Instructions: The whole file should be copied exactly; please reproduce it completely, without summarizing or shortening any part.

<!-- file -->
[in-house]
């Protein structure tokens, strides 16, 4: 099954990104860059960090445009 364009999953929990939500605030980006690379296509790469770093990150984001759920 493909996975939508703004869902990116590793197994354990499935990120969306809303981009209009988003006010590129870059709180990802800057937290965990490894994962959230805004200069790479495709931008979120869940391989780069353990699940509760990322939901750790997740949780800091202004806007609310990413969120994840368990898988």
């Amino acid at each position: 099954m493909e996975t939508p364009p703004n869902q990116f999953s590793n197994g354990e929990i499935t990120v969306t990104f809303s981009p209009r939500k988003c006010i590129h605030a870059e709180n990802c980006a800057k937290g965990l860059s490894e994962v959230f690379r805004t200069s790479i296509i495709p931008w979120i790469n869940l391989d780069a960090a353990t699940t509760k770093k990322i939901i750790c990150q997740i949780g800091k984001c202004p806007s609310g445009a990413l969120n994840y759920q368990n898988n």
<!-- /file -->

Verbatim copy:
[in-house]
């Protein structure tokens, strides 16, 4: 099954990104860059960090445009 364009999953929990939500605030980006690379296509790469770093990150984001759920 493909996975939508703004869902990116590793197994354990499935990120969306809303981009209009988003006010590129870059709180990802800057937290965990490894994962959230805004200069790479495709931008979120869940391989780069353990699940509760990322939901750790997740949780800091202004806007609310990413969120994840368990898988």
């Amino acid at each position: 099954m493909e996975t939508p364009p703004n869902q990116f999953s590793n197994g354990e929990i499935t990120v969306t990104f809303s981009p209009r939500k988003c006010i590129h605030a870059e709180n990802c980006a800057k937290g965990l860059s490894e994962v959230f690379r805004t200069s790479i296509i495709p931008w979120i790469n869940l391989d780069a960090a353990t699940t509760k770093k990322i939901i750790c990150q997740i949780g800091k984001c202004p806007s609310g445009a990413l969120n994840y759920q368990n898988n």